Q&A with Zachery Eanes of Axios Raleigh

Zachery Eanes is a reporter at Axios Raleigh. He previously worked at The News & Observer, where covered technology and real estate, and at the Herald-Sun of Durham, covering business. In this interview, conducted by email, Eanes discusses his role at Axios Raleigh, including his work with its daily email newsletter.

Q. Describe your job at Axios Raleigh. What is your typical day like?

A. I view my job as launching a new media product in the Triangle and getting it to a sustainable place. On a daily basis that means reporting on a variety of news. Essentially, we want to cover the things that Triangle residents are talking about or giving them the news they will be talking about, whether that is politics, business, food or whatever weird thing is happening down the street. 

Typically, though, I tend to cover stories involving business and the economy, while my co-writer Lucille Sherman is one of the sharpest political reporters in the state. 

A standard day involves multiple conversations with sources, my partner Lucille as well as my editor Jen Ashley and Axios Southern Bureau Chief Michael Graff. My office is currently at home, but I try to leave it to work from different parts of the Triangle as much as possible, often to meet with sources or to do reporting.

Ideally, I will have written much of the newsletter in advance, but if not, I write in the morning and go through editing in the afternoon. Some days begin really early — around 5:45 a.m. — if I am the reporter who will be going through final edits with our copy editor in the morning. Lucille and I usually rotate that task. 

Q. The Triangle region is a busy market for news. Where does Axios Raleigh fit into the media landscape here?

A. The Triangle should be a busy market for news. It’s a hub for politics and, increasingly, it’s a hub for business. It’s also one of the fastest growing regions in the country, with many newcomers with no allegiance to a particular local media product.

That growth is creating interesting journalism. There are many great reporters working here and doing important work. It’s also driving innovation at existing outlets and new media startups.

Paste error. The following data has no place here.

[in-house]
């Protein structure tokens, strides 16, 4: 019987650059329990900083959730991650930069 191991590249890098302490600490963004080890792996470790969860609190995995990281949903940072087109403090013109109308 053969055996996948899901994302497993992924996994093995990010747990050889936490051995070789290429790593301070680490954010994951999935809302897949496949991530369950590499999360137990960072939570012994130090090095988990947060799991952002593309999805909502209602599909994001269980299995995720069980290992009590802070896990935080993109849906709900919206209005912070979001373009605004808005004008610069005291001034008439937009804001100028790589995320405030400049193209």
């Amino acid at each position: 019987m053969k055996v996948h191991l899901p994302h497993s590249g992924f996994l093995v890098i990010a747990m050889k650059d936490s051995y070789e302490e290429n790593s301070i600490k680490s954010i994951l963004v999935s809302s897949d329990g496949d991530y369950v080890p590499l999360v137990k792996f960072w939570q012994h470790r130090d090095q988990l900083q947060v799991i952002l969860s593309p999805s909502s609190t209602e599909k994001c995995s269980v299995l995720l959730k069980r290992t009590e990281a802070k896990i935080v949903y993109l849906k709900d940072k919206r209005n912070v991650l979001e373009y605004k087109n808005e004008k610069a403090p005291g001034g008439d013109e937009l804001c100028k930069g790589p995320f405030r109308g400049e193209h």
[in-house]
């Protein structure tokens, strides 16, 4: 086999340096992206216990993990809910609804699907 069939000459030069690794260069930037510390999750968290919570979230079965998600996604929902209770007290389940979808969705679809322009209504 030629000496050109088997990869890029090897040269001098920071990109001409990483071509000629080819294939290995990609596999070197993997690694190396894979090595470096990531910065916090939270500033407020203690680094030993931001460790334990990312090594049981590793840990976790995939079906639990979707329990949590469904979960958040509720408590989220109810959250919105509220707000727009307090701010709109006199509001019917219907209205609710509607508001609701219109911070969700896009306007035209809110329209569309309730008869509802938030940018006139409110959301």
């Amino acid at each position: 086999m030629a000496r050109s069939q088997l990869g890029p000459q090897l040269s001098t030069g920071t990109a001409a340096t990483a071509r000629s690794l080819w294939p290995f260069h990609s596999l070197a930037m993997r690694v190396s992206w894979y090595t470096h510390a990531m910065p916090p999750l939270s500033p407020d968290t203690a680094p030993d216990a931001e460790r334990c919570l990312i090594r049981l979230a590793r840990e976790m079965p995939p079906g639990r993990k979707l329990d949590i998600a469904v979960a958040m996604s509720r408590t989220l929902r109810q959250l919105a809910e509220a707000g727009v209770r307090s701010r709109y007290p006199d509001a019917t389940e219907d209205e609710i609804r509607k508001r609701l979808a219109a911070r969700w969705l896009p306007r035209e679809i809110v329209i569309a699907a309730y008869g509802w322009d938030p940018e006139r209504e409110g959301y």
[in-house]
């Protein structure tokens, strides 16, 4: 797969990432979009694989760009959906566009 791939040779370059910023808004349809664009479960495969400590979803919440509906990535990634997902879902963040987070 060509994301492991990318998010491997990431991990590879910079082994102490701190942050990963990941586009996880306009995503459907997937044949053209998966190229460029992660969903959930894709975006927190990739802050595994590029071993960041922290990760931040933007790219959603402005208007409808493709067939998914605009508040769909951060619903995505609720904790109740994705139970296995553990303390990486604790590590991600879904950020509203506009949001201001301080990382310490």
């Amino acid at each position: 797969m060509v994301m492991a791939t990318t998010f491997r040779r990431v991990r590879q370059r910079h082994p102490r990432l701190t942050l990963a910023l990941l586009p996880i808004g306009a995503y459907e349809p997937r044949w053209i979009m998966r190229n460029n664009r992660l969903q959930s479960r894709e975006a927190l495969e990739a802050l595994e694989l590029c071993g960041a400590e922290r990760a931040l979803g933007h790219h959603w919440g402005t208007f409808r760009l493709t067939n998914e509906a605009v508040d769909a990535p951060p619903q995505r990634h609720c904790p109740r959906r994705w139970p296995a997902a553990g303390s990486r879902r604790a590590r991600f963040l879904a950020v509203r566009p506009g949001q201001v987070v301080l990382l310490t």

We want Axios Raleigh to be the place local readers get smarter about the topics that matter most to their city in a time-efficient way. 

When it comes to competition, I think of Instagram, TikTok, Reddit and other social media platforms as being just as important as traditional media competitors. People are getting their news (or lack thereof) from everywhere these days, and the fight for their attention span is brutal. 

Our hope is that the Axios newsletter can cut through the noise, grab people’s attention and create a daily habit where people know what stories are important in their community. We’d also like to surprise and entertain readers along the way. 

Q. A big part of Axios Raleigh is the email newsletter. How does it come together each weekday?

A. The newsletter is definitely the biggest part of Axios, and it is where we put the lion’s share of our effort. 

Lucille and I get together every Friday to plan how we would like the next week to look. This usually involves pitching the main story for each day of the week. We aim for around five “cards” in the newsletter every day. 

But obviously, plans change. We update an editorial calendar each day, adding new ideas and bumping stories in case something falls through or big news breaks.

Every day we have a morning meeting with our editors to discuss the next day’s newsletter lineup. We try to have a draft version turned in between 2 p.m. and 4 p.m. 

The final draft of the newsletter is edited around 5 p.m., when we send a test version out. If we expect important news to happen later in the evening — say at a City Council meeting — we will add that later. In rare instances, like significant breaking news, we might need to rewrite the newsletter in the evening. 

Finally, in the early morning, we have a copy editor review the final version of the newsletter. Last minute changes are discussed and made then. Our goal is to send the newsletter to inboxes by 6:30 a.m.

Q. What’s ahead for Axios Raleigh and for the overall efforts by Axios to expand into local news?

A. We recently launched a Saturday edition of the Raleigh newsletter and continue to look at different ways to expand our coverage. The goal is to add more reporters, so that we can tackle more stories and do more investigative projects, especially statewide ones with our colleagues at Axios Charlotte. 

Earlier this year, Axios was bought by Cox Enterprises (owners of Cox Communications, the Atlanta Journal-Constitution and other various companies). Based on everything Cox has said, it is committed to expanding local news at Axios — and there are plans to add several more cities to the Axios Local roster in the coming months, including New Orleans, San Diego and Portland, Oregon. 

I think you will continue to see Axios add cities over the next few years. I’d love to see another one in North Carolina but haven’t heard of any specific plans yet.

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